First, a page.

Wednesday, August 17, 2011

Don't forget to pack a snack!

Last week I talked about meeting food and fluid recommendations during workouts. This is a critical part of your training plan. But often-times more important is how well you fuel before and after that workout. Food is energy, and without enough of it at the right time, you are risking illness and injury to your body and will delay gains in muscle, speed, and endurance. This week I'll focus on what you should be eating before a workout. Come back next week to see why your job doesn't stop when the workout ends.

So you're supposed to eat before you train...But what to eat? For many of you, a pre-workout snack may consist of whatever you can find in your car on the way to the gym after work…or perhaps that mid-afternoon diet coke or vending machine visit normally suffices. However, don’t underestimate the importance of fueling your muscles properly before a workout. Eating ~60 minutes before a workout tops off your liver and muscle glycogen (stored energy), which allows you to maintain intensity throughout your workout. In addition, when you store energy from carbohydrates, you also store water. About 2.7 grams of water is stored with each gram of glycogen. This means that your body will be better hydrated during the workout.

Ideally, you should be consuming ~30-50gm of carbohydrate and 10-20gm of protein in a pre-workout snack. Carbohydrates are foods such as bread, potatoes, crackers, fruit, bagels, and oatmeal (to name a few). Protein is found in foods such as milk, cheese, cottage cheese, yogurt, tuna, lean meats and poultry, and nuts. Pre-workout snacks also need to be low in fiber and low in fat, which both slow down digestion. Too much “slow” 60 minutes before a workout can mean some seriously uncomfortable GI issues or can simply delay nutrients getting to your muscles by the time you begin exercising.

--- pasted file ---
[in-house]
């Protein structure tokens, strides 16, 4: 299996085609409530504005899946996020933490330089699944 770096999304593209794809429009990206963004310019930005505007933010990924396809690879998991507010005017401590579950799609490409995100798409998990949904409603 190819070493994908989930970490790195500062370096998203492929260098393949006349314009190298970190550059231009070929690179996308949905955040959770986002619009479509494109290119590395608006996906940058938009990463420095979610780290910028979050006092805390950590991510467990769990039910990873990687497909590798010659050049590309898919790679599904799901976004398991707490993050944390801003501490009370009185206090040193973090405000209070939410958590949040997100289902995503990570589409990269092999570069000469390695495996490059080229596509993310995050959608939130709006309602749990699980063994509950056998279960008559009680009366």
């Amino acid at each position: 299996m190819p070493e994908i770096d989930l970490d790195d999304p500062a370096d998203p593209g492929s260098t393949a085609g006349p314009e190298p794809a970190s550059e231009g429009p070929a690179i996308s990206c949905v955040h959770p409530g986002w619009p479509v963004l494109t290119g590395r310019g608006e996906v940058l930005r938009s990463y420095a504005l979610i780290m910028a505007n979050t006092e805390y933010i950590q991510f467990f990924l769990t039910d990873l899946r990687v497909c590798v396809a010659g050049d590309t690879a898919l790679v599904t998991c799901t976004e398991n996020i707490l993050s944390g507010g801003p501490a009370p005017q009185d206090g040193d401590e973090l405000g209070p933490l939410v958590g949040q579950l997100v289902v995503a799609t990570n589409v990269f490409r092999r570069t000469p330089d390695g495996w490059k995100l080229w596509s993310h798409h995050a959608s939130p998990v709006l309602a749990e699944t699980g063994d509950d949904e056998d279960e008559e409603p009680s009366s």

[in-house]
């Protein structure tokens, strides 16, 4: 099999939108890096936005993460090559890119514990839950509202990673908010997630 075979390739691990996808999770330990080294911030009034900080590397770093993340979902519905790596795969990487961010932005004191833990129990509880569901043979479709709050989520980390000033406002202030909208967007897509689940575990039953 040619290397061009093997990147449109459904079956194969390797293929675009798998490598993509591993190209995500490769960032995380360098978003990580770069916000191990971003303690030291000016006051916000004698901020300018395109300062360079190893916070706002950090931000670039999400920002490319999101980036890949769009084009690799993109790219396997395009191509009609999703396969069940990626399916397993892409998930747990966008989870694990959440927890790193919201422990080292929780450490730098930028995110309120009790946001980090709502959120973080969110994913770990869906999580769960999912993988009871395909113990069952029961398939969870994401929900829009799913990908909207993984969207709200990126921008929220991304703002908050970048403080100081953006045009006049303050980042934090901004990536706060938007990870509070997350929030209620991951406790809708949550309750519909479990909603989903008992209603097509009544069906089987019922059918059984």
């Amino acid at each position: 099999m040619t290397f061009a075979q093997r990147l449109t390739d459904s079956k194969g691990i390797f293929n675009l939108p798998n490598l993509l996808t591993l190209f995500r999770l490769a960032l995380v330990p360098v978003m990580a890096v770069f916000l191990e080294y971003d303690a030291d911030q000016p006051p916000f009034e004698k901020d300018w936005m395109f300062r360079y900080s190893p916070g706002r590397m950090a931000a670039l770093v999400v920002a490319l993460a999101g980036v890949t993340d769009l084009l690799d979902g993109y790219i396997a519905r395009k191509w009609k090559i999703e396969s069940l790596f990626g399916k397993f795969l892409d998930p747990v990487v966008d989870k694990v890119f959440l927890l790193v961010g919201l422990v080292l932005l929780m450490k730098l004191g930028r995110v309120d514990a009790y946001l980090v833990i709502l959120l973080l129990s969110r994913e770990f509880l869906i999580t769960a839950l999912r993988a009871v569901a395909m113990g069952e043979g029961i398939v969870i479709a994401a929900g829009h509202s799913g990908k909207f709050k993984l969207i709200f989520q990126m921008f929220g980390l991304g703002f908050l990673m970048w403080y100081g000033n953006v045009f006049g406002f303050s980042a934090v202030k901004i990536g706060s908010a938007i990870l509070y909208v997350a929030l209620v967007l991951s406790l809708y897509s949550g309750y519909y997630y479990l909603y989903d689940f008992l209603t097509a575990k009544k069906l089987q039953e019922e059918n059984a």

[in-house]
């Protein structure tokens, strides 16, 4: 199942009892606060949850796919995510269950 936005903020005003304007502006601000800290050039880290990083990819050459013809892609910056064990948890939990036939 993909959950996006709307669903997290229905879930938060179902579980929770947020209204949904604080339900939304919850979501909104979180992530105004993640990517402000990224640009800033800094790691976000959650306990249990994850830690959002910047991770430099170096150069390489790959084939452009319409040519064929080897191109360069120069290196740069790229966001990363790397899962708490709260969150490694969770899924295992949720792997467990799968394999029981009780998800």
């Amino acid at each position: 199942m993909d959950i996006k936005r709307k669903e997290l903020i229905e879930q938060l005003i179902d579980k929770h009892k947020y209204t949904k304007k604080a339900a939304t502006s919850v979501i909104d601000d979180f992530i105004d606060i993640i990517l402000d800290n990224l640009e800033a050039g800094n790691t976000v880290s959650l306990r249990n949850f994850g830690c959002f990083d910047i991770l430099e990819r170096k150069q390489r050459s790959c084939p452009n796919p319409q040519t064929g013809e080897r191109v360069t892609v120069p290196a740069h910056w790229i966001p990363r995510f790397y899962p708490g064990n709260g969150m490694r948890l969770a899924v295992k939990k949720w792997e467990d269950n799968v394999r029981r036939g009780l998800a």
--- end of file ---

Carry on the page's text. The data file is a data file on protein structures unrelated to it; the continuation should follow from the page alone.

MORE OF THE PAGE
Here are some great examples of snacks that meet all of the above guidelines. 60 minutes before your workout, reach for one of these:
  • 1 banana with 1.5 Tbsp of peanut butter
  • 16 animal crackers + 8 fl. oz. of skim milk
  • 1/4 cup dry roasted peanuts + 1/4 cup raisins
  • 4 Fig Newtons + (1) light string cheese
  • 1 piece of bread + 1 Tbsp jelly + 1 Tbsp peanut butter
Keep in mind that what athletes can tolerate is very individual. For example, I could never drink milk before a run, but I can pretty much eat anything before a bike workout. Try out a few different snacks and pay attention to how you feel during your workout. There are also a lot of great granola bars that meet the above guidelines. In fact, storing a box of granola bars in your car just for pre-workout snacks can be a great help for those on-the-go athletes. Try Nature Valley or Kashi for starters!

Of course after reading last week's blog, you'll know that with that pre-workout snack, you should be adding water that you have also been drinking consistently throughout the day...right?

Want to know what you should do after you workout? You'll just have to wait until next week...

Be extraordinary,

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